Gambling, dancing and live entertainment greeted Cornell students this weekend as part of a newly initiated campus program, Welcome Weekend.
Open to both newcomers and returning students, the Weekend began officially with Cornell Night, a yearly tradition combining performances by several a capella, comedy and dance groups. Other events included Casino Night last Friday and a free outdoor concert by Soulive on the Arts Quad, sponsored by the Cornell Concert Commission (CCC) Saturday night.
This year’s freshmen orientation was reduced from ten to six days to allow the addition of Welcome Weekend, designed particularly to provide alcohol-free alternatives to the Collegetown party scene.
Elaborating on the changes made to the Orientation program, Cornell assistant dean of students Lisa K’Bedford said, “In the recent past upperclassmen have started to come back earlier, but it’s been so massive that freshmen are also heading down to Collegetown to get in on the action. It’s become a bit of a problem.”
K’Bedford began planning Welcome Weekend last November, when it became apparent to her that there was an “expectation of responsibility for doing something about the drug and alcohol-related activities” going on.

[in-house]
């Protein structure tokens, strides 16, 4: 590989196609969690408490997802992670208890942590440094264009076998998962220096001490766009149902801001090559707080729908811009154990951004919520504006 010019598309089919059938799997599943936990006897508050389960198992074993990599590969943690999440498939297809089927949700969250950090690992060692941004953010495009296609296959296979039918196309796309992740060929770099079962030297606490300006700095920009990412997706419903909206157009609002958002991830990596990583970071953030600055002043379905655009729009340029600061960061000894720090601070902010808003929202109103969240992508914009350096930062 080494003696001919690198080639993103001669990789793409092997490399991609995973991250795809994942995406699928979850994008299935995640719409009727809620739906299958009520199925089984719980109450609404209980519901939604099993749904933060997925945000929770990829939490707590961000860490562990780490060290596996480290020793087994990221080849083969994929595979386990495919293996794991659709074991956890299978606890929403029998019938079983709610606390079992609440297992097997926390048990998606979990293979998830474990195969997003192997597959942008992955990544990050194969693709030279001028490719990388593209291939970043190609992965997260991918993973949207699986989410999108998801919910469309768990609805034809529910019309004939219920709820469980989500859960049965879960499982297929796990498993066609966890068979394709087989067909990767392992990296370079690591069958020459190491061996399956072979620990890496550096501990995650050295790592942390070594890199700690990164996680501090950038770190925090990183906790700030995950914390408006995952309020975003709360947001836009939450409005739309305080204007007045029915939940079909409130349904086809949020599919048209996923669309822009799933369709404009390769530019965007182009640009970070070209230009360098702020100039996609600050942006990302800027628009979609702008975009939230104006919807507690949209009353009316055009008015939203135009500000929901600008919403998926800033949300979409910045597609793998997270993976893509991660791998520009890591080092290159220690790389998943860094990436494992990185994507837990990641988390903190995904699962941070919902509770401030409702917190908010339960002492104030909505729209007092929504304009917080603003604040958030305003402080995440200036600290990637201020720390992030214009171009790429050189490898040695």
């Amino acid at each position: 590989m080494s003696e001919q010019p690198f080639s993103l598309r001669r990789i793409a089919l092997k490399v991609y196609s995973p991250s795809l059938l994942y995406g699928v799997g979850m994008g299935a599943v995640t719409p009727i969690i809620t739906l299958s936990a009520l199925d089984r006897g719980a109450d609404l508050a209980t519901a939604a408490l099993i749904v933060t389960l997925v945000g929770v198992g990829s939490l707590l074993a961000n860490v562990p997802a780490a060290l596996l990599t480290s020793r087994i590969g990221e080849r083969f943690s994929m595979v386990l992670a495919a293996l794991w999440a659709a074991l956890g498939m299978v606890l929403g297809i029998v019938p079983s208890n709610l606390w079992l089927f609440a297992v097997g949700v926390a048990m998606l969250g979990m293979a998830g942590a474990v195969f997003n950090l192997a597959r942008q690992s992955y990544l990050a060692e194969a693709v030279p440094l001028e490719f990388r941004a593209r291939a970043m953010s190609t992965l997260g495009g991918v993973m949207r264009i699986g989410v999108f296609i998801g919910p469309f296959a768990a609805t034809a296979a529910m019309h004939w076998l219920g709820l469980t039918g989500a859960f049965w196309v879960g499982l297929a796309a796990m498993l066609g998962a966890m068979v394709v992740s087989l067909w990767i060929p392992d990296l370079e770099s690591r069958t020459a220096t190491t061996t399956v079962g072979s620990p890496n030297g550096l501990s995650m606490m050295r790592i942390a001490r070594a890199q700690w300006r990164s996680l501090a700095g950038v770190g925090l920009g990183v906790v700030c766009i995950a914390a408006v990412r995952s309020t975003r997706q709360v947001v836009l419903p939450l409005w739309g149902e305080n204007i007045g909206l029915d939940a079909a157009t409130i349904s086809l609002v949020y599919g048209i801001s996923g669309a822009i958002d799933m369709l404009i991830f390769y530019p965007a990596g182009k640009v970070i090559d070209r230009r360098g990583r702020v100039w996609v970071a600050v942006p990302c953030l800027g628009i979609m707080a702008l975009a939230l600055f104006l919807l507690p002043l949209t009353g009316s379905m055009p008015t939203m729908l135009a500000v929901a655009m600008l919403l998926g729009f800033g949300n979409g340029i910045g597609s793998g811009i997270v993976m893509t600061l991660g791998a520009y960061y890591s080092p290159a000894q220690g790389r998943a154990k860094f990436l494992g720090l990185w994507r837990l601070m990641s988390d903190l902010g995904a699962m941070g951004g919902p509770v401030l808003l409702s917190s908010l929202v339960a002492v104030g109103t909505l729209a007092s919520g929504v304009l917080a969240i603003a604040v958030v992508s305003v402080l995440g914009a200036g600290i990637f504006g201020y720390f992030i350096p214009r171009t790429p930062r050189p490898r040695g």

“I wouldn’t say we were totally successful, but we definitely took a step in the right direction,” said Brandon Otto ’04, co-chair of the committee.
“Attendance and representation from all classes was good, but not everybody knew about it. I’m looking forward to the formation of a new committee that will work exclusively on planning and advertising for Welcome Weekend,” Otto added, explaining that the committee was pressed for time in getting the word out to upperclassmen, which may have affected the attendance at the events going on this past weekend.
K’Bedford, however, has a different explanation for the ebbing in participation this year. “Last year’s class was very enthusiastic about the orientation events going on. This year’s class seems more relaxed and less eager about participating, which is odd because there are more people who wanted to be here. You just wouldn’t expect such a vast drop-off.”
Greg Huang ’07 reflected that the pull to Collegetown was largely a result of the “open doors” policy adopted by most College Ave. and Eddy St. apartments and houses this last weekend.
“If you’re offering free kegs, people are going to head down. Coming from high school, that’s what people associate with entertainment. Not, ‘let’s go see Mars,'” he said. Although, Huang, who attended Cornell Night, also added that “Bhangra was amazing.”
Archived article by Evelyn Ngeow